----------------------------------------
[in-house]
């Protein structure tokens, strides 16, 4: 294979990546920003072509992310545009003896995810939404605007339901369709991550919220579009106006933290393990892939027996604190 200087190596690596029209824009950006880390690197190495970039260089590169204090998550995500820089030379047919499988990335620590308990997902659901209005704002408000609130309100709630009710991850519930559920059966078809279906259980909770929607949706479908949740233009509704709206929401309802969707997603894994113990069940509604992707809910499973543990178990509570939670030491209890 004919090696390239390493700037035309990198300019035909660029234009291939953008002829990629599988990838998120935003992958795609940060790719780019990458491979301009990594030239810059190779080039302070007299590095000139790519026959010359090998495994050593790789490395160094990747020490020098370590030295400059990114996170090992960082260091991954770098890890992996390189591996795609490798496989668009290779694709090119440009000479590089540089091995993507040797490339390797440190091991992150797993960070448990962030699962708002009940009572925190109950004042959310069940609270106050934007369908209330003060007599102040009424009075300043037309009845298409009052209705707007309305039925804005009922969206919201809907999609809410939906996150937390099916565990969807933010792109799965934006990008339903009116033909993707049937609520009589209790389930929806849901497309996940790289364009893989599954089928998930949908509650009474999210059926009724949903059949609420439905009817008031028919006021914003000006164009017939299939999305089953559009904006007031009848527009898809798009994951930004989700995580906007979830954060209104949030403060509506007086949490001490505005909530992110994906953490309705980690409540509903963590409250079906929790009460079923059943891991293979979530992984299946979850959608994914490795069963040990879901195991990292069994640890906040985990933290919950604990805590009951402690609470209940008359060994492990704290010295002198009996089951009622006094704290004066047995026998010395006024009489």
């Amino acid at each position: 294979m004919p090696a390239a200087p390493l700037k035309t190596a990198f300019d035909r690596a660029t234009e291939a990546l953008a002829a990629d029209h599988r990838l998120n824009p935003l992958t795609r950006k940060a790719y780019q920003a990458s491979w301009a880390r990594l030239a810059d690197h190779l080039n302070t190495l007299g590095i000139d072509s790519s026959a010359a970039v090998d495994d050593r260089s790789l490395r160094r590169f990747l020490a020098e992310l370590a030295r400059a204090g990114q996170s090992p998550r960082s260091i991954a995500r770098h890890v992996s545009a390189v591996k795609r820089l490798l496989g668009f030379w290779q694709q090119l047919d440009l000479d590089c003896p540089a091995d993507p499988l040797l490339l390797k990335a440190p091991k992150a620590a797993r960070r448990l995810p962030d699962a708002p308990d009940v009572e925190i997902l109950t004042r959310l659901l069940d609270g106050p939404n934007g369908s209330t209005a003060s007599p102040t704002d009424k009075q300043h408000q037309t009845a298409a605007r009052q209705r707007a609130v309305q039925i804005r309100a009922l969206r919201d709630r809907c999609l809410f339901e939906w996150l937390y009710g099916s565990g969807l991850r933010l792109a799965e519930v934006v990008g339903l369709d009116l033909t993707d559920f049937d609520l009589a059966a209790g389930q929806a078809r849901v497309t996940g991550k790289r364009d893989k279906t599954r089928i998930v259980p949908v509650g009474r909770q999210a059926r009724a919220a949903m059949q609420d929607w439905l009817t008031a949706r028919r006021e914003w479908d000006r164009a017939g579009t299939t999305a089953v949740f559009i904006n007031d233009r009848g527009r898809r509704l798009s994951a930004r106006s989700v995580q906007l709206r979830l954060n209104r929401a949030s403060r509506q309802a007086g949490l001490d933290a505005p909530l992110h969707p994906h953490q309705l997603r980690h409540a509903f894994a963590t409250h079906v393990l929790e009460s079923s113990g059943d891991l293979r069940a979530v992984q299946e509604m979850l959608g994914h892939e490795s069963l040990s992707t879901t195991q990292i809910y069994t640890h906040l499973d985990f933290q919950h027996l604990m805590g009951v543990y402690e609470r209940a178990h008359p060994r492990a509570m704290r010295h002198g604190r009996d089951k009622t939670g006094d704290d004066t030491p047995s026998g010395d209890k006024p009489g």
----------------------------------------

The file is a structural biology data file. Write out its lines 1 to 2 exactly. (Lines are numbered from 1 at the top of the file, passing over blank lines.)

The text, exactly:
[in-house]
């Protein structure tokens, strides 16, 4: 294979990546920003072509992310545009003896995810939404605007339901369709991550919220579009106006933290393990892939027996604190 200087190596690596029209824009950006880390690197190495970039260089590169204090998550995500820089030379047919499988990335620590308990997902659901209005704002408000609130309100709630009710991850519930559920059966078809279906259980909770929607949706479908949740233009509704709206929401309802969707997603894994113990069940509604992707809910499973543990178990509570939670030491209890 004919090696390239390493700037035309990198300019035909660029234009291939953008002829990629599988990838998120935003992958795609940060790719780019990458491979301009990594030239810059190779080039302070007299590095000139790519026959010359090998495994050593790789490395160094990747020490020098370590030295400059990114996170090992960082260091991954770098890890992996390189591996795609490798496989668009290779694709090119440009000479590089540089091995993507040797490339390797440190091991992150797993960070448990962030699962708002009940009572925190109950004042959310069940609270106050934007369908209330003060007599102040009424009075300043037309009845298409009052209705707007309305039925804005009922969206919201809907999609809410939906996150937390099916565990969807933010792109799965934006990008339903009116033909993707049937609520009589209790389930929806849901497309996940790289364009893989599954089928998930949908509650009474999210059926009724949903059949609420439905009817008031028919006021914003000006164009017939299939999305089953559009904006007031009848527009898809798009994951930004989700995580906007979830954060209104949030403060509506007086949490001490505005909530992110994906953490309705980690409540509903963590409250079906929790009460079923059943891991293979979530992984299946979850959608994914490795069963040990879901195991990292069994640890906040985990933290919950604990805590009951402690609470209940008359060994492990704290010295002198009996089951009622006094704290004066047995026998010395006024009489």